High‐Throughput Single Nucleotide Polymorphisms Genotyping Technologies

Abstract

Genome‐wide association studies have successfully identified many novel genetic loci for various human complex diseases and quantitative traits. There are several important factors contributing to the feasibility of this approach; one of them is the rapid advancement in high‐throughput single nucleotide polymorphisms (SNPs) genotyping technologies which has enabled researchers to comprehensively interrogate the entire human genome. Almost all the studies that have been published up to date used commercially available whole‐genome genotyping arrays from Illumina® and Affymetrix®. The most prominent feature of these high‐throughput genotyping platforms is the ability to interrogate several hundred thousands to one million SNPs simultaneously in a microarray. The application of genotyping arrays is not only limited to association studies, but it has also been applied to many other human genetic studies. However, the rapid developments of sequencing technologies have started replacing the microarray experiments for both structural and functional genomics studies.

Key concepts:

  • Over the past three years, GWAS have been playing an important role in identifying novel genetic loci for various human complex diseases and quantitative traits.

  • The paradigm shift in genetic approach to GWAS has been attributed to several important developments, notably the rapid advancement in high‐throughput SNPs genotyping technologies.

  • High‐throughput SNPs genotyping technologies had enabled researchers to interrogate several hundred thousands to one million SNPs simultaneously in a microarray.

  • GWAS is a comprehensive and agnostic approach in the search for unknown disease variants, as such; the ability to interrogate large number of SNPs covering the entire human genome is a prerequisite to this study design.

  • Currently, Illumina® and Affymetrix® are the only two companies in the market who design and provide whole‐genome genotyping arrays for human genetic studies.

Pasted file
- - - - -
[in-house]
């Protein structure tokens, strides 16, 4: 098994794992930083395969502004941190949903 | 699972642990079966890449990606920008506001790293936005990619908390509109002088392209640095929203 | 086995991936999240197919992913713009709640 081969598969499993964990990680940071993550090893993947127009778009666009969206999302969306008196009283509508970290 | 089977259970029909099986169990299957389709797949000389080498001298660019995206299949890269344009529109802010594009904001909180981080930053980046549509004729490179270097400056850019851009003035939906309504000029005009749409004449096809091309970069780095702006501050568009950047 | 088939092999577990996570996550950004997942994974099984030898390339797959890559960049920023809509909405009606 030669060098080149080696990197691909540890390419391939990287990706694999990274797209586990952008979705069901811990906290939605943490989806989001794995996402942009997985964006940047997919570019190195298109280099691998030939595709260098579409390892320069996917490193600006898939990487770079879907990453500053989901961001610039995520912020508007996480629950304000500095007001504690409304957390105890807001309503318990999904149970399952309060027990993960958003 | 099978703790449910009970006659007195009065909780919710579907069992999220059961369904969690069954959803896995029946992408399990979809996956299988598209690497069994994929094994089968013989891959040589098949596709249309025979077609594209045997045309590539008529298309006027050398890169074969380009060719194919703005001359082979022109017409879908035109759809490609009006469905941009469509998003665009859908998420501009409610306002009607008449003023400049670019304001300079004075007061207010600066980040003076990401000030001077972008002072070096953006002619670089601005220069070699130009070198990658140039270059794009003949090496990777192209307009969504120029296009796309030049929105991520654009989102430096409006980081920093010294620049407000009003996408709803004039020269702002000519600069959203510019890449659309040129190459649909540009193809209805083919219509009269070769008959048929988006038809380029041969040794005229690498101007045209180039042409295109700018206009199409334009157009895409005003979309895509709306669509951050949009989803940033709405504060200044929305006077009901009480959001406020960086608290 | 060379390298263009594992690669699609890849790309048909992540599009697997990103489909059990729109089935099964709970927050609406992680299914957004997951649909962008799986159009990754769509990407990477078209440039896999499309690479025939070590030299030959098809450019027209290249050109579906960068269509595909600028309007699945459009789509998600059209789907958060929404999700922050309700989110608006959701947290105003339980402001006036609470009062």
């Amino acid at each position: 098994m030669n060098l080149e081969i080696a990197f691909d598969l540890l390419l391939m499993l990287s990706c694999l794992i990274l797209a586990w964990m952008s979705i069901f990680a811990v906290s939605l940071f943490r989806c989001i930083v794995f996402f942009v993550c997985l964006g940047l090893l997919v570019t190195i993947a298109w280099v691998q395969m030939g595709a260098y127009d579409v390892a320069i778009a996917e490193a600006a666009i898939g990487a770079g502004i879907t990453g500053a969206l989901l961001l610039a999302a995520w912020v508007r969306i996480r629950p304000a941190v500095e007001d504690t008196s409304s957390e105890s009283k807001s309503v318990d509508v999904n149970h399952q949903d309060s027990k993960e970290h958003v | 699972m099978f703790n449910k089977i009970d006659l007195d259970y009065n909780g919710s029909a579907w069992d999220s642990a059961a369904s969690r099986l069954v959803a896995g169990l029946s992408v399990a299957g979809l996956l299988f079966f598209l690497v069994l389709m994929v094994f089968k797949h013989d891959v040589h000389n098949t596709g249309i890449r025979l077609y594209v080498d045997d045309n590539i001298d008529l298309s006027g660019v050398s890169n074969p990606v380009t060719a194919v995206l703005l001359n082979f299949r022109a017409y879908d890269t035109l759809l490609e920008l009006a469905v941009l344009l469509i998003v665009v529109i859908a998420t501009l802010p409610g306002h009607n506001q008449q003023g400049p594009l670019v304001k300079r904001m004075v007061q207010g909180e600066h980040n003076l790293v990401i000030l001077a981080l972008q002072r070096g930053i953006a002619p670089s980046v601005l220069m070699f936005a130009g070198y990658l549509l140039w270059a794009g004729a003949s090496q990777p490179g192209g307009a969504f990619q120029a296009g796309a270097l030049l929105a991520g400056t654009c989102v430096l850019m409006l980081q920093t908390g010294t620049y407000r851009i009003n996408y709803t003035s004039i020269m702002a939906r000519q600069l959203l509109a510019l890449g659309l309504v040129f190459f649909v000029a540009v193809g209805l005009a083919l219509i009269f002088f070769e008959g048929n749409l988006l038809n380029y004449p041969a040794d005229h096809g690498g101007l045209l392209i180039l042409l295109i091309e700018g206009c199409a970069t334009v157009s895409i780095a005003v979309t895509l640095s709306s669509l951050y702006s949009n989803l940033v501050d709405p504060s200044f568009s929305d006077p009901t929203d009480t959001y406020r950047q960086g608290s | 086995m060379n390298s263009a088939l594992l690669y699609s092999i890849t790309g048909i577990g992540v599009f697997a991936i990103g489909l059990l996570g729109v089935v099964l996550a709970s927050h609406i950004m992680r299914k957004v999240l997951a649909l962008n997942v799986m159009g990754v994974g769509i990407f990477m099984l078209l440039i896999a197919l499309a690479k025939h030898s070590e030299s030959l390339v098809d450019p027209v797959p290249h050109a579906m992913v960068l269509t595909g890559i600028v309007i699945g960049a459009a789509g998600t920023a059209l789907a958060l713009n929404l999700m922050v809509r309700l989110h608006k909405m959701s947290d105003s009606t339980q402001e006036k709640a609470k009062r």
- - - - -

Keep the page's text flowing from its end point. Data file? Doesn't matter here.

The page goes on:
• There are two commonly adopted approaches in SNPs selection for whole‐genome genotyping arrays: direct and indirect. Direct approach focuses on selecting SNPs that are of putative functional importance. In contrast, indirect approach selects SNPs despite their functionality.

  • Genome coverage is an estimate of the proportion of SNPs (using the International HapMap data as reference) that can be captured by the SNPs which directly genotyped in an array with a preset r2 threshold.

  • Expeditious developments of sequencing technologies have started threatening the market of microarray.

  • Currently, the three next‐generation sequencing platforms are Illumina® Genome Analyzer, Roche® 454 GS‐FLX Sequencer and ABI® SOLiD Sequencer.

  • Sequencing approach has been quickly adopted for various applications in structural and functional genomic studies, for example, ChIP‐Seq, transcriptome profiling (RNA‐Seq) and paired‐end sequencing method to detect structural variations.

Keywords: single nucleotide polymorphisms; high‐throughput genotyping technologies; illumina; affymetrix; genome coverage

Figure 1.

Comparisons of genome coverage across several whole‐genome genotyping arrays from Illumina® and Affymetrix® in International HapMap populations. The y‐axis is the genome coverage in percentage. (see Li et al., ; Barrett and Cardon, ).

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Chee Seng, KU, Katherine, KASIMAN, and Kee Seng, CHIA(Sep 2009) High‐Throughput Single Nucleotide Polymorphisms Genotyping Technologies. In: eLS. John Wiley & Sons Ltd, Chichester. http://www.els.net [doi: 10.1002/9780470015902.a0021631]